According to The Independent (

trans-swimmer-ron-desantis-b2091218.html), a total of 27 NCAA records were broken in the

women's category. None of them belonged to Thomas and 18 of them belonged to Kate

Douglass, a cisgender woman. In fact, Thomas' time in the 500 yard freestyle race made her

only the 15th fastest college swimmer in the women's category. Not exactly blowing the

cisgender women out of the water, so to speak.

Trust Men, But Not Trans Women

One of the other major arguments against the inclusion of transgender women in anything is the

threat of sexual assault they pose to cisgender women.

While there have been cases of transgender women commiting sexual violence against

cisgender women, it is almost a statistical anomaly. Transgender women are far more likely to

be victims of sexual violence rather than perpetrators of it. Additionally, recent research has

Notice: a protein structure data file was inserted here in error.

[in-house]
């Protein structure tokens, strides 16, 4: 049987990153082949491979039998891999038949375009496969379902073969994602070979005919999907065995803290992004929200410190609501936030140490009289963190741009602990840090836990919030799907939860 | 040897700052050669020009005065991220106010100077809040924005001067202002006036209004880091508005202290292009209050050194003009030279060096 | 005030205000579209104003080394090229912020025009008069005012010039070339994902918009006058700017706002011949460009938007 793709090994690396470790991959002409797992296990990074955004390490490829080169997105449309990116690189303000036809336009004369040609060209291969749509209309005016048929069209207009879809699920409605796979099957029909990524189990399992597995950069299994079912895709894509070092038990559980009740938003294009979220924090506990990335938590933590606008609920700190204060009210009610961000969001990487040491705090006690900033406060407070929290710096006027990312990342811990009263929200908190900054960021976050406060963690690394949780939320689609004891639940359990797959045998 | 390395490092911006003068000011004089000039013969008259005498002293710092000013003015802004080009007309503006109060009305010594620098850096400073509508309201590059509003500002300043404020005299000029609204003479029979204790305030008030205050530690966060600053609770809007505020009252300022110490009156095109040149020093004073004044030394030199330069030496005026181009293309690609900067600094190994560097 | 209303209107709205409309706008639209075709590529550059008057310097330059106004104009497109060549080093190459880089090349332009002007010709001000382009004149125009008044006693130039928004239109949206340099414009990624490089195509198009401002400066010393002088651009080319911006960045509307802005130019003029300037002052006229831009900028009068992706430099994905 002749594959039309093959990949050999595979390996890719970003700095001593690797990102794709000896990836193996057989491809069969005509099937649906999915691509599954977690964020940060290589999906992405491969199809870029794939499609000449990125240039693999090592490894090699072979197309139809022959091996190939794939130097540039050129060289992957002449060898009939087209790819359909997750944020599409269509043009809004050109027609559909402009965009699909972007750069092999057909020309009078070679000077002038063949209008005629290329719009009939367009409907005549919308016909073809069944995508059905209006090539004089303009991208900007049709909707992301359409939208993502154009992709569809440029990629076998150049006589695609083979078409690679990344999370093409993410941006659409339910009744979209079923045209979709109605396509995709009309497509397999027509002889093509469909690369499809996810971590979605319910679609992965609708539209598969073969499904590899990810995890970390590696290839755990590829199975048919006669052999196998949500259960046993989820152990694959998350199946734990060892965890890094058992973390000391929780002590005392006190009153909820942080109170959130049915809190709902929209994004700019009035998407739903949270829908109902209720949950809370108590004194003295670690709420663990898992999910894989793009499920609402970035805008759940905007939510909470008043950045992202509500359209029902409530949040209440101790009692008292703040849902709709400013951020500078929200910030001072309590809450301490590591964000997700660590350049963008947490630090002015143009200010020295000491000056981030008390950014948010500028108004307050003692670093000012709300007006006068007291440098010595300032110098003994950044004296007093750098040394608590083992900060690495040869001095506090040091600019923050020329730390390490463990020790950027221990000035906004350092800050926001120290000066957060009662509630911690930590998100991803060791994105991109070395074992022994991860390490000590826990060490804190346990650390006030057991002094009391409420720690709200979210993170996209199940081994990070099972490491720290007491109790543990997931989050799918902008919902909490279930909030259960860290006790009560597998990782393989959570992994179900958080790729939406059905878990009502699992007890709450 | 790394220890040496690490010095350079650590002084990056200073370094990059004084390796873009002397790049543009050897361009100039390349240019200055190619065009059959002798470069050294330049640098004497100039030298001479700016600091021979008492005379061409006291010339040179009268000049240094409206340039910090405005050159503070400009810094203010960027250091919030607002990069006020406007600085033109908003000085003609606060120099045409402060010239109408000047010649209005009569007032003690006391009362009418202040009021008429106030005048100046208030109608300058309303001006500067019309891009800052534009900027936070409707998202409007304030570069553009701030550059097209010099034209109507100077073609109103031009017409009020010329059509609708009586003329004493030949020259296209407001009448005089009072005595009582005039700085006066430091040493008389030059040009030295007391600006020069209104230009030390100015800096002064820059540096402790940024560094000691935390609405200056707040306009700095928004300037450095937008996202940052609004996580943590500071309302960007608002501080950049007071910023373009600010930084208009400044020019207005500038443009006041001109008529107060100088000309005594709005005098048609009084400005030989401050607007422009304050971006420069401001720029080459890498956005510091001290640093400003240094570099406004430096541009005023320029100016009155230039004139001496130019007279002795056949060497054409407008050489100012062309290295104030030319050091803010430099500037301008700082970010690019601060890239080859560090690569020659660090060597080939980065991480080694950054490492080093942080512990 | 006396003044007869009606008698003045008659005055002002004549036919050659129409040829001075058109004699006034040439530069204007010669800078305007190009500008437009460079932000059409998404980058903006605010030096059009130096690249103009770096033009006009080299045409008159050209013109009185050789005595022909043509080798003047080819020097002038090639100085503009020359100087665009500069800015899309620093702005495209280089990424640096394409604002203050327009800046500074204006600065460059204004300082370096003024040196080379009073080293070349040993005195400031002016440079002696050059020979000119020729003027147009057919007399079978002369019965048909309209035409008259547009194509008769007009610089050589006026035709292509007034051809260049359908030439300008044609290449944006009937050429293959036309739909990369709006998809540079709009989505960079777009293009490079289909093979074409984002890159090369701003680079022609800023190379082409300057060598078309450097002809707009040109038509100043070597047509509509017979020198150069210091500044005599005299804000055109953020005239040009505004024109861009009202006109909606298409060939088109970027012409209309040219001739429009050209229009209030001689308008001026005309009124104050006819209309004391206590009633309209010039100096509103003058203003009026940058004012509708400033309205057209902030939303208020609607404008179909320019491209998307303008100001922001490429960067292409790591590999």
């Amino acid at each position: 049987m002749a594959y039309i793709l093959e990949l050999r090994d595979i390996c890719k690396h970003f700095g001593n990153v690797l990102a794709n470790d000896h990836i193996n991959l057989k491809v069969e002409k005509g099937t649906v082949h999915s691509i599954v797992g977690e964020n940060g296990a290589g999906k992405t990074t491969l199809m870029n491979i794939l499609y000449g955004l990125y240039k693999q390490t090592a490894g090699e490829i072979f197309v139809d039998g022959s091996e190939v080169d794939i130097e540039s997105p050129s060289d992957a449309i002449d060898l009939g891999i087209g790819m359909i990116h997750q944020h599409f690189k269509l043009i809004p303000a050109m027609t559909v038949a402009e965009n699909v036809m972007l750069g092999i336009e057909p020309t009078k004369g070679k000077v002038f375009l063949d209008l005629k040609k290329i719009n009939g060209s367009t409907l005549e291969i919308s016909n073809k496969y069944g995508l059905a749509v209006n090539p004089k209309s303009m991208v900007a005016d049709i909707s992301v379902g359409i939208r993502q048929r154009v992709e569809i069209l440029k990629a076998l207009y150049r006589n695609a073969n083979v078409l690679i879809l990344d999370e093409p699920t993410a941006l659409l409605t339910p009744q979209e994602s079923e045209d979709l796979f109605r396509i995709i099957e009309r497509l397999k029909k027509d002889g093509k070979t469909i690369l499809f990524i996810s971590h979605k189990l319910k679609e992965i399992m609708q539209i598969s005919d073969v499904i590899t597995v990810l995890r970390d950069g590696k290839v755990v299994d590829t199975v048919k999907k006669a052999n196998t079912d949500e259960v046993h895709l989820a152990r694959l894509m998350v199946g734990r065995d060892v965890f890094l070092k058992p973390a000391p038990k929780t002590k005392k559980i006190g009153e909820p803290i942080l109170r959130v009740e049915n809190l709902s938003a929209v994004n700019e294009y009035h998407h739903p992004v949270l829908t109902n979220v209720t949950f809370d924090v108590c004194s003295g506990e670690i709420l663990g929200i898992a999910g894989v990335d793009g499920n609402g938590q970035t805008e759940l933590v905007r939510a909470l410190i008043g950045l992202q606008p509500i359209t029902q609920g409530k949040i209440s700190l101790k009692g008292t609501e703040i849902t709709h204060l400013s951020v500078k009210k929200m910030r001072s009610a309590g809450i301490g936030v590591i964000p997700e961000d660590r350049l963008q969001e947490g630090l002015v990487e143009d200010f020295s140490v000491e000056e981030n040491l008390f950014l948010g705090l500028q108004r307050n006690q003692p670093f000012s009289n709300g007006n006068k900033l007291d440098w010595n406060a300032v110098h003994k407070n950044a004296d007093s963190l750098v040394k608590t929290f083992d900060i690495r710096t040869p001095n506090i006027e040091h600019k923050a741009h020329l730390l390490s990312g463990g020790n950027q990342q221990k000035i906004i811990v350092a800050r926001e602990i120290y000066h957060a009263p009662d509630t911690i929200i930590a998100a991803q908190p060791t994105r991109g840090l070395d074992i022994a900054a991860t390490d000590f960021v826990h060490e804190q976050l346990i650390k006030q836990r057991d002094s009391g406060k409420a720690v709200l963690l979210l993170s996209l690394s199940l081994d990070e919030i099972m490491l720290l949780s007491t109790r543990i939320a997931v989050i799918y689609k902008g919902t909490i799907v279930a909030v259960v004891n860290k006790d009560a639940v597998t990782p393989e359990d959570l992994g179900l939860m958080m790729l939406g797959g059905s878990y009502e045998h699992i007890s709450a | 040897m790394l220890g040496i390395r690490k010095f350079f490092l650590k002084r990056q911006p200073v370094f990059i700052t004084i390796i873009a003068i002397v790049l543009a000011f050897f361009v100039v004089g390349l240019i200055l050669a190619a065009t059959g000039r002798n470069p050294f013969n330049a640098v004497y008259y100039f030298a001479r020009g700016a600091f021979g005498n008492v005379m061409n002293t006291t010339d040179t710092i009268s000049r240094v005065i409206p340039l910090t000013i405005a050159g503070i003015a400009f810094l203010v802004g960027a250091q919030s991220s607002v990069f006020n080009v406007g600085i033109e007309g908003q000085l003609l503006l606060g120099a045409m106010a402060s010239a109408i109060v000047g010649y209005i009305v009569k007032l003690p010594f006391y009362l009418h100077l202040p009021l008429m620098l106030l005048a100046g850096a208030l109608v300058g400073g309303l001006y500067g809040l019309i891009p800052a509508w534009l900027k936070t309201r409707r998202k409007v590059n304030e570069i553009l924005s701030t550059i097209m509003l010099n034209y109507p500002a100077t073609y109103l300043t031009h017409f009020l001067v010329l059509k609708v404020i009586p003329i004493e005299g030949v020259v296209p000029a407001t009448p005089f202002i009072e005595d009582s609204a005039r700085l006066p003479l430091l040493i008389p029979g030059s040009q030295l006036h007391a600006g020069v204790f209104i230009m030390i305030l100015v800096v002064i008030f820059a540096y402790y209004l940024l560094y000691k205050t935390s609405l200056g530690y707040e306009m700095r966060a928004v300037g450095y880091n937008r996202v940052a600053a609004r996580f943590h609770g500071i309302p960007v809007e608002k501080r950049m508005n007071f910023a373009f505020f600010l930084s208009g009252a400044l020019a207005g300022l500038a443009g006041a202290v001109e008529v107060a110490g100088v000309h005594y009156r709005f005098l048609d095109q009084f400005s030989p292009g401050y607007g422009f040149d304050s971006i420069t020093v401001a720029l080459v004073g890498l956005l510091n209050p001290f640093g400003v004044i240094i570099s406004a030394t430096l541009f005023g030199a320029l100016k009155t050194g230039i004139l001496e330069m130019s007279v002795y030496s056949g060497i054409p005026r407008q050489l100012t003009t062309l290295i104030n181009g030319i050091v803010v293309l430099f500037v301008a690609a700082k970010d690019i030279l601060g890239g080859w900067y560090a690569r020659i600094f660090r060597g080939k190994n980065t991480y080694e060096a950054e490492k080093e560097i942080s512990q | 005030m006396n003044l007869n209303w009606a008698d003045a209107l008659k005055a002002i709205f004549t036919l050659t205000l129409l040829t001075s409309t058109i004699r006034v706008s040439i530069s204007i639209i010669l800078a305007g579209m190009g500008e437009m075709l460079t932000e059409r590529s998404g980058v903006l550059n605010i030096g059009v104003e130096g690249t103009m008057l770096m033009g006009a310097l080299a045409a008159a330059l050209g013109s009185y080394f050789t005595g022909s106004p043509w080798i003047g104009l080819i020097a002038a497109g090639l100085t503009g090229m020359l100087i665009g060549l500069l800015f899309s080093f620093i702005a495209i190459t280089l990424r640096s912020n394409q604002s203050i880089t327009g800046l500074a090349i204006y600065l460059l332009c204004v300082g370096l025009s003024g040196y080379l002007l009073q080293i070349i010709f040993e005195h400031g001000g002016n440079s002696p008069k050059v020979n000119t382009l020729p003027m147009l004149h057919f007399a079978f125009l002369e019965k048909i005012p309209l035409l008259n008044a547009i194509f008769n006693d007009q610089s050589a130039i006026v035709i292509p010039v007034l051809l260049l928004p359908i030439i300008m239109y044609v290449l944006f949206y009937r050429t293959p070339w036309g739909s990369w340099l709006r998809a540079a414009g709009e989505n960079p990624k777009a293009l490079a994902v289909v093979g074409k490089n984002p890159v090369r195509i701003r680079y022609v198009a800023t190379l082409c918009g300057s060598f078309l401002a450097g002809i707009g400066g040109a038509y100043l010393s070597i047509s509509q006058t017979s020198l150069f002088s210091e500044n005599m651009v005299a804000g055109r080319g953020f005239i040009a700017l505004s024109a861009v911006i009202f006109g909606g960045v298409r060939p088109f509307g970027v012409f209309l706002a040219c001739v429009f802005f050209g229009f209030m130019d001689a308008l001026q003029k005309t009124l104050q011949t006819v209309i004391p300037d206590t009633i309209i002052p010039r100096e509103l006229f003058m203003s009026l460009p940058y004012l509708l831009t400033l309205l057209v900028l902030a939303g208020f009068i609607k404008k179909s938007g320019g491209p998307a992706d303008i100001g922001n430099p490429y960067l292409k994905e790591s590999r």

shown that transgender youth are four times more likely to experience sexual violence than their

cisgender peers and are less likely to commit it than their cisgender peers.

This concern over sexual violence and cisgender women would almost be believable, if there

wasn't so much evidence to bely it. In the United States, a rapist can sue for parental custody of

a child conceived by their victim from their sexual assault. In fact, only 15 states have passed

laws which terminate their parental rights (


Let's not forget cases such as Brock Turner, in which he raped Chanel Miller while she was